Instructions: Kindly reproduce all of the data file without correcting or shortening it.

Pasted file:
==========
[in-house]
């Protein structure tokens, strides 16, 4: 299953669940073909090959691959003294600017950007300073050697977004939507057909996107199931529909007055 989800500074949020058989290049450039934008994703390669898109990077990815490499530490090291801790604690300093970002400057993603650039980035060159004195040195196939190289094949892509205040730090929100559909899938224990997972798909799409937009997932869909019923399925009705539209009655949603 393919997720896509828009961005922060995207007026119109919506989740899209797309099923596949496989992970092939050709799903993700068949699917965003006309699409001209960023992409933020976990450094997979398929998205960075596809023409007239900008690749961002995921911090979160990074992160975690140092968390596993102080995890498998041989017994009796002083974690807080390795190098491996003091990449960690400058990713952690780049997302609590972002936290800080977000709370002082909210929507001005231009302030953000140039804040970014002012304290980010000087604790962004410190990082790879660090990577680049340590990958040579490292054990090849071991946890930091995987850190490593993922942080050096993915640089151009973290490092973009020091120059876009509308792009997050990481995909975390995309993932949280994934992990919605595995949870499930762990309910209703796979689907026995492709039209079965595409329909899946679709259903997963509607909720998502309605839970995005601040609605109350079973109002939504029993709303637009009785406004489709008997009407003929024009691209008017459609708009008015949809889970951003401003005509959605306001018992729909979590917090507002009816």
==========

[in-house]
């Protein structure tokens, strides 16, 4: 299953669940073909090959691959003294600017950007300073050697977004939507057909996107199931529909007055 989800500074949020058989290049450039934008994703390669898109990077990815490499530490090291801790604690300093970002400057993603650039980035060159004195040195196939190289094949892509205040730090929100559909899938224990997972798909799409937009997932869909019923399925009705539209009655949603 393919997720896509828009961005922060995207007026119109919506989740899209797309099923596949496989992970092939050709799903993700068949699917965003006309699409001209960023992409933020976990450094997979398929998205960075596809023409007239900008690749961002995921911090979160990074992160975690140092968390596993102080995890498998041989017994009796002083974690807080390795190098491996003091990449960690400058990713952690780049997302609590972002936290800080977000709370002082909210929507001005231009302030953000140039804040970014002012304290980010000087604790962004410190990082790879660090990577680049340590990958040579490292054990090849071991946890930091995987850190490593993922942080050096993915640089151009973290490092973009020091120059876009509308792009997050990481995909975390995309993932949280994934992990919605595995949870499930762990309910209703796979689907026995492709039209079965595409329909899946679709259903997963509607909720998502309605839970995005601040609605109350079973109002939504029993709303637009009785406004489709008997009407003929024009691209008017459609708009008015949809889970951003401003005509959605306001018992729909979590917090507002009816």